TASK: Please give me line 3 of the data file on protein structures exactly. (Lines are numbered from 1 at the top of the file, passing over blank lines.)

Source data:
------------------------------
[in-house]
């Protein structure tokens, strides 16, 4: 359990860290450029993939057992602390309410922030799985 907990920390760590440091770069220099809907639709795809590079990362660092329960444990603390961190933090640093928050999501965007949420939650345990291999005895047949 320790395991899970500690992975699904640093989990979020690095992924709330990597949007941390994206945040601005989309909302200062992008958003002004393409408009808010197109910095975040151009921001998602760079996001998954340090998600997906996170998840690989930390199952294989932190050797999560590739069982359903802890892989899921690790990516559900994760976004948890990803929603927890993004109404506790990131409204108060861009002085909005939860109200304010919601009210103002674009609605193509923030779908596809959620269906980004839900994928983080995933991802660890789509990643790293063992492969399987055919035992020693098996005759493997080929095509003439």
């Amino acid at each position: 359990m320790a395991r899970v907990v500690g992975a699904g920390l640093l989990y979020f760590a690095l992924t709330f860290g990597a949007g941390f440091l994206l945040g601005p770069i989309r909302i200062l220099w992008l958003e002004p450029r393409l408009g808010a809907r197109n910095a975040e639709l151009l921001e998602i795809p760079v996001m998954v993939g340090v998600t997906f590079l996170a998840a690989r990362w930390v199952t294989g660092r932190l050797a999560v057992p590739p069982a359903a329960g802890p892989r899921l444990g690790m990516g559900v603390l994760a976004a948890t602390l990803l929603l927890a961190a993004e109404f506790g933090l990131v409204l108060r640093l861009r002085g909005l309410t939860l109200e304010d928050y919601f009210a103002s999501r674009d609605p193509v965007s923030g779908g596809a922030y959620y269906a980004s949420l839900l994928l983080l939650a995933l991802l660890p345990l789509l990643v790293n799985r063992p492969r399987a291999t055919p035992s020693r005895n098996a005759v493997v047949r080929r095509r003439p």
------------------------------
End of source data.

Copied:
């Amino acid at each position: 359990m320790a395991r899970v907990v500690g992975a699904g920390l640093l989990y979020f760590a690095l992924t709330f860290g990597a949007g941390f440091l994206l945040g601005p770069i989309r909302i200062l220099w992008l958003e002004p450029r393409l408009g808010a809907r197109n910095a975040e639709l151009l921001e998602i795809p760079v996001m998954v993939g340090v998600t997906f590079l996170a998840a690989r990362w930390v199952t294989g660092r932190l050797a999560v057992p590739p069982a359903a329960g802890p892989r899921l444990g690790m990516g559900v603390l994760a976004a948890t602390l990803l929603l927890a961190a993004e109404f506790g933090l990131v409204l108060r640093l861009r002085g909005l309410t939860l109200e304010d928050y919601f009210a103002s999501r674009d609605p193509v965007s923030g779908g596809a922030y959620y269906a980004s949420l839900l994928l983080l939650a995933l991802l660890p345990l789509l990643v790293n799985r063992p492969r399987a291999t055919p035992s020693r005895n098996a005759v493997v047949r080929r095509r003439p």